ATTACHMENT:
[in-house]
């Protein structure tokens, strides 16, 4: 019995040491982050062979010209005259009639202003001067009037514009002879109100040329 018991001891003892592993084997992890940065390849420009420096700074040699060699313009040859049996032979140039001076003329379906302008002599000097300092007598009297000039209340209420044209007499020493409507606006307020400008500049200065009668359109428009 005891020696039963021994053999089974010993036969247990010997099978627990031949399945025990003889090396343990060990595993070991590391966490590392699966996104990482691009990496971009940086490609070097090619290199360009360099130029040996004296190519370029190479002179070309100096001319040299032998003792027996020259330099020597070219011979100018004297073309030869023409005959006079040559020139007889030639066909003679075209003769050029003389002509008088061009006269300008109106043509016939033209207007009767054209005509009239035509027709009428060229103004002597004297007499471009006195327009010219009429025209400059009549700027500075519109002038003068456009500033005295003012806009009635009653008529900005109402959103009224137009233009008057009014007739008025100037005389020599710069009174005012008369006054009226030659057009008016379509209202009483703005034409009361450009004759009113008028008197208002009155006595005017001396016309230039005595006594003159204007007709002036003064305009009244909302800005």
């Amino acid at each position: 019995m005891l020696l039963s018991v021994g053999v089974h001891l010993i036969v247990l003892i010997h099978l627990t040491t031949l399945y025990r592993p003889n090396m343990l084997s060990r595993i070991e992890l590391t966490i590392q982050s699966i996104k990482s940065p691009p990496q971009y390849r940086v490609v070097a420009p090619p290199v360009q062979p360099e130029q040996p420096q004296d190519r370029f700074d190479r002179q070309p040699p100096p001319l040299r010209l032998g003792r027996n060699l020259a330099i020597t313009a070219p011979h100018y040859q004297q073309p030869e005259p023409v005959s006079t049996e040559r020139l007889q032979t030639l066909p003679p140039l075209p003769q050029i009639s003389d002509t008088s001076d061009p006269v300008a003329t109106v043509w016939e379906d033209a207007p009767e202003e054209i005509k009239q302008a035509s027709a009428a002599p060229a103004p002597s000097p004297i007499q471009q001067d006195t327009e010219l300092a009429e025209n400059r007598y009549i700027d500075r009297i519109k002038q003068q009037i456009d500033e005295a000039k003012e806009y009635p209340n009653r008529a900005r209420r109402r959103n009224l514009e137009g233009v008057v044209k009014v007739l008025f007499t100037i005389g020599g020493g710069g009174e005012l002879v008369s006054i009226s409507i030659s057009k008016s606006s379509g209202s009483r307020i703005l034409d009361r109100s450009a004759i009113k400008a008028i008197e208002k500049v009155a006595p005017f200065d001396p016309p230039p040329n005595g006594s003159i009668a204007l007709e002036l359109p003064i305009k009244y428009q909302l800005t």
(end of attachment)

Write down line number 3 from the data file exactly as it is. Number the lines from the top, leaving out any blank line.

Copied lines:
């Amino acid at each position: 019995m005891l020696l039963s018991v021994g053999v089974h001891l010993i036969v247990l003892i010997h099978l627990t040491t031949l399945y025990r592993p003889n090396m343990l084997s060990r595993i070991e992890l590391t966490i590392q982050s699966i996104k990482s940065p691009p990496q971009y390849r940086v490609v070097a420009p090619p290199v360009q062979p360099e130029q040996p420096q004296d190519r370029f700074d190479r002179q070309p040699p100096p001319l040299r010209l032998g003792r027996n060699l020259a330099i020597t313009a070219p011979h100018y040859q004297q073309p030869e005259p023409v005959s006079t049996e040559r020139l007889q032979t030639l066909p003679p140039l075209p003769q050029i009639s003389d002509t008088s001076d061009p006269v300008a003329t109106v043509w016939e379906d033209a207007p009767e202003e054209i005509k009239q302008a035509s027709a009428a002599p060229a103004p002597s000097p004297i007499q471009q001067d006195t327009e010219l300092a009429e025209n400059r007598y009549i700027d500075r009297i519109k002038q003068q009037i456009d500033e005295a000039k003012e806009y009635p209340n009653r008529a900005r209420r109402r959103n009224l514009e137009g233009v008057v044209k009014v007739l008025f007499t100037i005389g020599g020493g710069g009174e005012l002879v008369s006054i009226s409507i030659s057009k008016s606006s379509g209202s009483r307020i703005l034409d009361r109100s450009a004759i009113k400008a008028i008197e208002k500049v009155a006595p005017f200065d001396p016309p230039p040329n005595g006594s003159i009668a204007l007709e002036l359109p003064i305009k009244y428009q909302l800005t």